Ironically, some societies, while they appear to be progressive in the way they dress, speak and socialize, as a result of western education are resistant to speak about sexuality. Societal conversations on emerging social issues such as the LGBT issue or rape etc., which should involve the church, the traditional institutions and educational institutions don’t happen.  In fact society itself, which includes the social circle that a person moves around in, does not encourage conversations that are ostensibly ‘embarrassing.’ The Khasis are overly concerned with ‘Ka akor ka burom’ (ethics and respectability) to allow any such discussions. I have stated times without number that discussing sexuality or family planning in Khasi is difficult because of the absence of appropriate vocabulary, especially when both male and female are present in a discussion.

But now that societies have evolved and progressive laws allow the expression of more than one form of sexuality we ought to grapple with these changes to move from a position of being judgmental to acceptance and perhaps even to redefine the very notion of gender.     

Let’s now come to society. What is society? Society essentially comprises a group of people involved in frequent social interaction and sharing a geographical or social space and who are subject to the same political authority and dominant cultural expectations. Society can also be described as the sum total of such relationships among its constituent members. Sociologist Peter L. Berger defines society as, “a human product, and nothing but a human product, that continuously acts upon its producers.” According to him, society was created by humans but this creation turns back and creates or moulds humans every day. Hence while we create our own societies we also pose questions which the creation itself is often forced to provide answers to. Society is a complex subject as its study is not confined to the social sciences but also to its metaphysical realities. Like human beings, societies too carry the problem of hatred, hubris, narcissism and nativism. And yet at times societies can rise to the occasion and bring much good, when faced with an existential crisis.     

Our problem in this whole complex chain of issues is the dialogue bit. So who in society is talking to whom about whom and about what? To expect consensus in society is to undermine the diversity of the human mind and to imagine that humans are designed to work together on a rational module.

While there can emerge a consensus on certain areas of conflict among scholars at academic seminars, because that is the only space where people listen respectfully to each other, the reality of life outside the precincts of academia is something else. There will be resistance to ideas thrown up in seminar halls; people will challenge those ideas. Do academics then engage with these dissenting voices? Should there be a jingialang (public conclave) for explaining the outcomes of such seminars?  Or are colleges and universities happy with only a press release?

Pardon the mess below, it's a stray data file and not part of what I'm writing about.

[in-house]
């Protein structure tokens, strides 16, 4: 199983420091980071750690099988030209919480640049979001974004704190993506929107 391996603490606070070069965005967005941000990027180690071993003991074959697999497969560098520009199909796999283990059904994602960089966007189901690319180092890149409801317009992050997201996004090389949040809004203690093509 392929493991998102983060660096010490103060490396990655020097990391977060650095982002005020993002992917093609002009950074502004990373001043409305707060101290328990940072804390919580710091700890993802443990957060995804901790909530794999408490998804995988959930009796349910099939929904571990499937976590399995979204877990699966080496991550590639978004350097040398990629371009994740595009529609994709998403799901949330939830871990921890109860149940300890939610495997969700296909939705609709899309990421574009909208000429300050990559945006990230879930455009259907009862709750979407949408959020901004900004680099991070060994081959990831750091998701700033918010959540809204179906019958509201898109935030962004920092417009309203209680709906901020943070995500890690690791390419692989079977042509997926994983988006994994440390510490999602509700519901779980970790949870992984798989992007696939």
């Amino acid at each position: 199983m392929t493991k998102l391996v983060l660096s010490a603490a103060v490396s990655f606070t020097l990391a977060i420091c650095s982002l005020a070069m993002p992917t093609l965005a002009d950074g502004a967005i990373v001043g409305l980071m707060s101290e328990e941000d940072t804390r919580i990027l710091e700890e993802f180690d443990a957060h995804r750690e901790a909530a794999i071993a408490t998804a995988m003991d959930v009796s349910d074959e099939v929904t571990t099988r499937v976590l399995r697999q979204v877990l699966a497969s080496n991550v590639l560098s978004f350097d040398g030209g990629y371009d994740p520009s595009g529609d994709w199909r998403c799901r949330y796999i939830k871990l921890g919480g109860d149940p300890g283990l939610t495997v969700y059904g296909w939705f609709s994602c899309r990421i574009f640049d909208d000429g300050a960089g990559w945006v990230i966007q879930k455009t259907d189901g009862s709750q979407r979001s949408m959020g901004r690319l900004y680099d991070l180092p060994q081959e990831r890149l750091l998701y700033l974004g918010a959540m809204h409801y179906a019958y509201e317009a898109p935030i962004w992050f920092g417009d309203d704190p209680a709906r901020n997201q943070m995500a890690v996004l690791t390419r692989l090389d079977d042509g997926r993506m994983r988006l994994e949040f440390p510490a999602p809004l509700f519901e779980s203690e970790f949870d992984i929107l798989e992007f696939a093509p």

How do we engage with people (you can call them society) outside academia? That is the persistent challenge that academia fails to address. Those resistant to such ideas are not people from academia – they are the people running institutions with whom one must engage with – not once – not twice but consistently – in a language they are familiar with not with jargons.

Who will take up this challenge? Do we dare call a meeting of heads of traditional institutions and speak of the above challenges before them since they are the ones who can and have to take the conversation forward.

The other group we can call a ‘society’ are ‘women’s groups,’ but they have always taken safe stances. They can’t rebel against tradition and how it defines their roles. How do we take the conversation to them and engage them to become agents of change? Can we do that or is the task too daunting? Or is that beyond the ambit of the university? How much can universities do? Which social agents do they engage as force multipliers are questions to grapple with!

Then there are the youth. They are society too. So who is talking to them? Who is engaging them? Who is interested in listening to them? Who is having a conversation with them? Currently they are the most troubled members of society despite living in one of the most fascinating periods of history. Technologically they are supermen and women. But technology is not leading to social change at the local level. We are a society that still believes in human interaction and human conversations. This is where the cyber space fails us.  

Do we care to find out where the youth of our localities congregate? Let’s find out and begin the conversation with them as they are the future change-makers. They need to understand gender, sexuality and society as much as researchers and scholars do. That the Khasis are a matrilineal society does not mean anything. On the contrary matriliny itself impinges on male sexuality and masculinity. But this will be discussed in another article.